"Where the defence has kept all issues open, it cannot be appropriate for the prosecution, or the judge, to invite the jury to find that fact as a further indication of guilt. A defendant can be bloody-minded, without being guilty. In addition, the tactical responses to any invitation to draw an adverse inference could be too distracting. The defendant could blame, and even sack, his or her lawyer, saying that all tactical decisions were in the hands of the legal representative. Finally, and more crucially, it would be difficult to construct an adverse inference which could permissibly be drawn from an accused refusing to narrow the issues, whilst at the same time maintaining the position that the accused's silence at the investigative stages cannot count against them. One could not, in practice, quarantine an adverse inference from a person's silence in court from a similar inference from their silence during the investigation."24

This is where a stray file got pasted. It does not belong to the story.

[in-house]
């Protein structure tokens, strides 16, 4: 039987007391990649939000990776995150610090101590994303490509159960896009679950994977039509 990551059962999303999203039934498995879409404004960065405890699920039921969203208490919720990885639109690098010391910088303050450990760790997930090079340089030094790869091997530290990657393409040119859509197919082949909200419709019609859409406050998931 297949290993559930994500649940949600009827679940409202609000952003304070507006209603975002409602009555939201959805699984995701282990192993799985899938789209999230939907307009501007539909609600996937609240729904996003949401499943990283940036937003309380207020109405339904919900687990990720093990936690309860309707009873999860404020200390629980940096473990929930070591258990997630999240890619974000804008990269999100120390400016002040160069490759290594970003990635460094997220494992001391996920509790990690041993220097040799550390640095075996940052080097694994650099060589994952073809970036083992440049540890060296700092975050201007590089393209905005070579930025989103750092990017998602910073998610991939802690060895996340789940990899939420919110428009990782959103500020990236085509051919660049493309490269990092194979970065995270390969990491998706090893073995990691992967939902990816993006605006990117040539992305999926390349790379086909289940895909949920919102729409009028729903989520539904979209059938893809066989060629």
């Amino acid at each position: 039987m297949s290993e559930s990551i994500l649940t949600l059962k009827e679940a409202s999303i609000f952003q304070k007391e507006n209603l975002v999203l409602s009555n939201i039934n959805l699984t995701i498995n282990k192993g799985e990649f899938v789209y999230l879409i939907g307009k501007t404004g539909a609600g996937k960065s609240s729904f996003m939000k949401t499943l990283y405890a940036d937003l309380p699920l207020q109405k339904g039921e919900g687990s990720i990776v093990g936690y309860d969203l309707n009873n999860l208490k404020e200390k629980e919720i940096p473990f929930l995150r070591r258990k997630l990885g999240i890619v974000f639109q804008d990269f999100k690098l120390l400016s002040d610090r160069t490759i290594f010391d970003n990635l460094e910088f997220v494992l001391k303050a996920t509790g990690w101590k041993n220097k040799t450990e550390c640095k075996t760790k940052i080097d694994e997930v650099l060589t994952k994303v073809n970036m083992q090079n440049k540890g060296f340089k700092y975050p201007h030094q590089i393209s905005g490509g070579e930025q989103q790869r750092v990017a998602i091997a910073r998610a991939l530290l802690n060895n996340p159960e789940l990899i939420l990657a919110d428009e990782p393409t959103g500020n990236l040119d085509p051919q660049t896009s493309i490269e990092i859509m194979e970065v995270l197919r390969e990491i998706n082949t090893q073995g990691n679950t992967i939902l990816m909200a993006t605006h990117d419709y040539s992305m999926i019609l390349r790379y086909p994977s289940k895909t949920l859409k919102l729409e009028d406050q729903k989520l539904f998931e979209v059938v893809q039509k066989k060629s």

Apart from these more philosophical objections, Professor Aronson also derives some comfort from the fact that in any event the sanction of adverse comment in the Criminal Justice Act does not appear to have proved successful in diminishing obstructionist tactics by the defence.25 Mr Justice Wood is also not an enthusiast of the sanction of adverse comment, although perhaps for reasons that are more pragmatic than philosophical. In 1992 his Honour observed:
"Any direction or comment would, almost certainly, have to be approached in similar fashion to evidence of lies, with appropriate observations as to the caution needed and reference made to the availability of inferences and explanations other than that the defence was recently invented, or that the accused has by the course taken displayed a consciousness of his guilt.